“If they don’t have the votes, they have to make changes,” King said. “They want to get it done.”

One of those changes, Brady confirmed, will strip out the exemption for members of Congress that was tucked into the bill last week.

Yet other members who remain on the fence about this bill say they are not getting similar offers of policy tweaks.

Rep. Carlos Curbelo (R-FL), who is undecided and leaning towards a no vote, said his call for “expanded tax credits for low-income people and those approaching the age of retirement” has not been heeded by leadership.

“The changes I’m asking for probably won’t be made here,” he said.

Asked how leadership is trying to win his vote, Curbelo said ruefully: “They’re not trying to convince me.”


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Despite immense pressure this week from GOP leadership and the White House—which desperately wanted their Obamacare repeal bill to pass within President Trump’s first 100 days in office—moderate Republicans held out. Trumpcare 3.0 met the same fate as its previous iterations, and everyone promised to try again later.

Rep. Charlie Dent (R-PA), the co-chair of the centrist Tuesday Group, says he and his colleagues have so many concerns about the core policies in the plan that Republicans should consider starting over. “We need to change the paradigm,” he told reporters Friday. “I think the bill has got too many problems, and they need to rework it from the center out.” Specifically, Dent and other holdouts cite the bill’s deep cuts to Medicaid, rate hikes for older Americans, and insufficient protections for people with pre-existing conditions.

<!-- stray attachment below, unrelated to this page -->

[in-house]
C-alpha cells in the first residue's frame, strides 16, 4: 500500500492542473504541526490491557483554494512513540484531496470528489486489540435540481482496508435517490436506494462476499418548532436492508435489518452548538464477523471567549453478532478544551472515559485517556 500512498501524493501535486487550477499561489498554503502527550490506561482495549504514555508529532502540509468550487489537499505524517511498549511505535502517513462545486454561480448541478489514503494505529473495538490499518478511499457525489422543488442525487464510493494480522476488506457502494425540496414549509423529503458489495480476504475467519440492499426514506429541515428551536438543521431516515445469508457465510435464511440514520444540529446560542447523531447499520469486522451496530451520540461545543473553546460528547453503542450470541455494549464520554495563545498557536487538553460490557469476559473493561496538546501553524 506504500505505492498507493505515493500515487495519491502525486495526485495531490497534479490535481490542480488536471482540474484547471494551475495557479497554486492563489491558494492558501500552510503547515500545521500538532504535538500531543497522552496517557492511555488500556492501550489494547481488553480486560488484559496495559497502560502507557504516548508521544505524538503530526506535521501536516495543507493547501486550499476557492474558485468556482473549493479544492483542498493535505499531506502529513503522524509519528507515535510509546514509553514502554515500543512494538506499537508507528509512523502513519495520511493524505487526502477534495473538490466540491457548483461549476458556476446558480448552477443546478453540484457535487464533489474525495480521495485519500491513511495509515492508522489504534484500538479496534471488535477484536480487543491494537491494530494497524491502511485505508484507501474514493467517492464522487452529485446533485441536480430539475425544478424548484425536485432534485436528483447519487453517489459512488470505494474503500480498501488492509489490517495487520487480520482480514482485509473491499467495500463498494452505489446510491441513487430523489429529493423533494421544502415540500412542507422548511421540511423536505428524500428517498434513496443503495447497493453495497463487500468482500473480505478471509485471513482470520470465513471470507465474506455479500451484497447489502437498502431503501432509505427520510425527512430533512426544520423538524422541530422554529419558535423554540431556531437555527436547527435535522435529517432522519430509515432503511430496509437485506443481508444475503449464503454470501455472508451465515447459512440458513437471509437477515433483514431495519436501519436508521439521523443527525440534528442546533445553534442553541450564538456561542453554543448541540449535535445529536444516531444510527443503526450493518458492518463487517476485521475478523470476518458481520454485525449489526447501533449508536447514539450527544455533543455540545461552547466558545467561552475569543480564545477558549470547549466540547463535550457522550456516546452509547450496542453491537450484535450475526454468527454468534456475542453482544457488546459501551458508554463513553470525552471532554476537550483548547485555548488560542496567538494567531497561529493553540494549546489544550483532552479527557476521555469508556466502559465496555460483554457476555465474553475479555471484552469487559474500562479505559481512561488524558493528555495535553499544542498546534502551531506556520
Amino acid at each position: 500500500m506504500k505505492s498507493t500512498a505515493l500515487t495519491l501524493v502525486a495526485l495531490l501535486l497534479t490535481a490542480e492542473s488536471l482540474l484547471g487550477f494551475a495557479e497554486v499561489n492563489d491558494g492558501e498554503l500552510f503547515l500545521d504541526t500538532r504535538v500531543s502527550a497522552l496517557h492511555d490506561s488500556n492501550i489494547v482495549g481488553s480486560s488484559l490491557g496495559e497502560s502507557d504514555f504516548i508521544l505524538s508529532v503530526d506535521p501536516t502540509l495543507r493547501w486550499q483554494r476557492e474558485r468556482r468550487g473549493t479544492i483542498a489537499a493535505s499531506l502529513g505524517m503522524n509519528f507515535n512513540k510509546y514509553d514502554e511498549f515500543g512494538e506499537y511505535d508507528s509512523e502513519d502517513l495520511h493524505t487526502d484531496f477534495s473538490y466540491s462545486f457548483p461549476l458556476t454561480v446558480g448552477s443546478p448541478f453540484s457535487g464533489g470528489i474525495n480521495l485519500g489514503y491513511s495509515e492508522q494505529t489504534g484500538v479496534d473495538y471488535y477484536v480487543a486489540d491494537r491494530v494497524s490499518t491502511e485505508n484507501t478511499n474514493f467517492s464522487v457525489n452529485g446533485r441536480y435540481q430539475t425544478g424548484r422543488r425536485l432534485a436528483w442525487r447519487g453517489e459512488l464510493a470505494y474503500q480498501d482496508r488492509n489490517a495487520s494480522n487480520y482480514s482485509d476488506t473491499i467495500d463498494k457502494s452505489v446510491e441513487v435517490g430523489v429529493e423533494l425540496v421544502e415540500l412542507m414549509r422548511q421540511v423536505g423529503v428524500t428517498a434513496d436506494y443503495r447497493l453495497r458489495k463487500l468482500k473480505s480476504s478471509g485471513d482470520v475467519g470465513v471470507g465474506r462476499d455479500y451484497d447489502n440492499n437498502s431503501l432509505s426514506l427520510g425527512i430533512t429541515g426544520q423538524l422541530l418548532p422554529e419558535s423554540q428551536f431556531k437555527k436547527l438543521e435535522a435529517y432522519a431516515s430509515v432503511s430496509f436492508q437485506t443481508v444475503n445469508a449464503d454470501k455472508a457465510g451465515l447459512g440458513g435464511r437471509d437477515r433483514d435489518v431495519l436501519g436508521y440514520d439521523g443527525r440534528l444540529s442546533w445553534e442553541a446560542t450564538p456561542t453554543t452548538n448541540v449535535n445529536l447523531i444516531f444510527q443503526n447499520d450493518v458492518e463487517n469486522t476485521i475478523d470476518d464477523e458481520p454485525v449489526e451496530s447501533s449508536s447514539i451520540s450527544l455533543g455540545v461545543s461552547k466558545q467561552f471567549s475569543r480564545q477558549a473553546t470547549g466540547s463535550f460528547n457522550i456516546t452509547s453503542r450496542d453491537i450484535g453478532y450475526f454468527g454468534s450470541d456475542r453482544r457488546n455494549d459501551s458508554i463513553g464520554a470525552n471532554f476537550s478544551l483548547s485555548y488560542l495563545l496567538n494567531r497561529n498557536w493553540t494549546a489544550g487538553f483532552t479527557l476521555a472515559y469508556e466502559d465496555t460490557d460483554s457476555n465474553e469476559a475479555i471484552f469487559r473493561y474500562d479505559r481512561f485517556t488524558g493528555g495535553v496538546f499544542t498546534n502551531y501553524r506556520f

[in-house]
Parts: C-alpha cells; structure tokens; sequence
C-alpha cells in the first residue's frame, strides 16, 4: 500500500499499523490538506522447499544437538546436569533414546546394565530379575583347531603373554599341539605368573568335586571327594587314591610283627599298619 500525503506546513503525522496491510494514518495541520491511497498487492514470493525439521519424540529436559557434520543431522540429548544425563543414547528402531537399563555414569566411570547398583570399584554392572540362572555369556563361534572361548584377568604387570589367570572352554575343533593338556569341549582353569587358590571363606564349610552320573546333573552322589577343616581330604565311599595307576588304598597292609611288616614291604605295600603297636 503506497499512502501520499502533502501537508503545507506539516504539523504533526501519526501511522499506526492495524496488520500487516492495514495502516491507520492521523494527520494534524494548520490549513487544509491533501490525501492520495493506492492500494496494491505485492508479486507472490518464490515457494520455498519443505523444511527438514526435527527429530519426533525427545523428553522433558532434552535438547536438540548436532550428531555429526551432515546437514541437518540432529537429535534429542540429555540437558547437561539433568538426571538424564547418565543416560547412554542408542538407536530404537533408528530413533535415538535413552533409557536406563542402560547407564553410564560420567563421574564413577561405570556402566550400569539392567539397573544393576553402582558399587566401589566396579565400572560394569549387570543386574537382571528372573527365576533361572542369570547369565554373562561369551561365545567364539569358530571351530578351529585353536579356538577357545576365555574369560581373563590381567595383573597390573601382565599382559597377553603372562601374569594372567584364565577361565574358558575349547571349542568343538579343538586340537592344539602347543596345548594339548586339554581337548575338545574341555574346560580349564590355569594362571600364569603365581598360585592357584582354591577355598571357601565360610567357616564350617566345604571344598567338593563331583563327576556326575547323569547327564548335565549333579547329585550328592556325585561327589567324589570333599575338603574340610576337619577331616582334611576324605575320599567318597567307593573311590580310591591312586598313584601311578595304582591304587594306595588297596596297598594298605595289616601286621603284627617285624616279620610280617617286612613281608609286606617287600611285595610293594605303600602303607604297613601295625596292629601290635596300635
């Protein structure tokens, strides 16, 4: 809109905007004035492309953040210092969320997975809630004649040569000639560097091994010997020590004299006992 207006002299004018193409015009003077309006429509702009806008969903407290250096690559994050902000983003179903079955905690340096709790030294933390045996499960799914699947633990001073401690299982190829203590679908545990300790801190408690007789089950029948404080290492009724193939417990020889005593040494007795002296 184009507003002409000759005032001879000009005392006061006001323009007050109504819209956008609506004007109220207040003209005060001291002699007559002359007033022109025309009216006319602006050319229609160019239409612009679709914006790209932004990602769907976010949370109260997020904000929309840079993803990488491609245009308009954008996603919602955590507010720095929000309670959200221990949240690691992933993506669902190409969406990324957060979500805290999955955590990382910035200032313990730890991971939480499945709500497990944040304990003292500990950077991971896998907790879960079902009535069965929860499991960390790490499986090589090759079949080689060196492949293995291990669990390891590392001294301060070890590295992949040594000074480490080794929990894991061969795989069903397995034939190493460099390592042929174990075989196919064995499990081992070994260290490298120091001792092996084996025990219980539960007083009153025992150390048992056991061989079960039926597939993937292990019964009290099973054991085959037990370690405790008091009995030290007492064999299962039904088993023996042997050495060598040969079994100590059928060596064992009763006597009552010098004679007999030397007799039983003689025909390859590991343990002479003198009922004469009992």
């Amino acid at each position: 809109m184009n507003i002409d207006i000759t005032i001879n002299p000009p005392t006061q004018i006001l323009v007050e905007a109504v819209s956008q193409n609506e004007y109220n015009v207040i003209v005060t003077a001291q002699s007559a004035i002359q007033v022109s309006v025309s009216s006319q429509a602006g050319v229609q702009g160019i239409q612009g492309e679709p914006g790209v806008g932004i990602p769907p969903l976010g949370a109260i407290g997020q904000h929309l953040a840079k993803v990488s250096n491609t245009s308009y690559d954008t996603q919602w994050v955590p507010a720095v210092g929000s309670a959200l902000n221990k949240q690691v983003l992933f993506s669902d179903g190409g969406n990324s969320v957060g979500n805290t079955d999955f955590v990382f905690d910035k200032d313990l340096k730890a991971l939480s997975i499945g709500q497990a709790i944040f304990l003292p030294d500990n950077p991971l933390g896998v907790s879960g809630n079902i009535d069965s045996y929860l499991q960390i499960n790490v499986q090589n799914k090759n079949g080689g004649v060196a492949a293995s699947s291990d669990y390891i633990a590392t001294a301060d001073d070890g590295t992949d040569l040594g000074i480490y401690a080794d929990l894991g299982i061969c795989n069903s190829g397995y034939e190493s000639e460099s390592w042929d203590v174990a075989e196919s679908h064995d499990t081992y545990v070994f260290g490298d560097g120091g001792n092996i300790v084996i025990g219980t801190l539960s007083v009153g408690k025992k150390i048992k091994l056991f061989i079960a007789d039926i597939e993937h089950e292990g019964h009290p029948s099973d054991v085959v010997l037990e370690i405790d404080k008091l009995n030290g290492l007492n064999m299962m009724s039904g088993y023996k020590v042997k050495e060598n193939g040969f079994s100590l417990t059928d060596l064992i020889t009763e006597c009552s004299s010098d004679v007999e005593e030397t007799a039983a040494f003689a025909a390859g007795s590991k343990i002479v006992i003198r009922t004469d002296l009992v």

But GOP leaders are not heeding his advice, and are instead vowing to keep trying to get the same Obamacare repeal bill to President Trump’s desk in the weeks to come. These are the not-yet-addressed concerns that will come back to haunt them.

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President Trump will unveil Wednesday a proposal to slash the corporate tax rate from 35 to 15 percent—a change that would balloon the federal deficit by an estimated $2 trillion dollars over a decade. The plan will reportedly include additional cuts to the income tax rate paid by high earners and a tax credit for child care that would mostly benefit the wealthy, at further cost to the federal budget.

While some Republican lawmakers cheerfully echoed to TPM the White House line that the tax cuts will “pay for themselves” by spurring massive economic growth, both official government analyses and conservative economists are much more skeptical.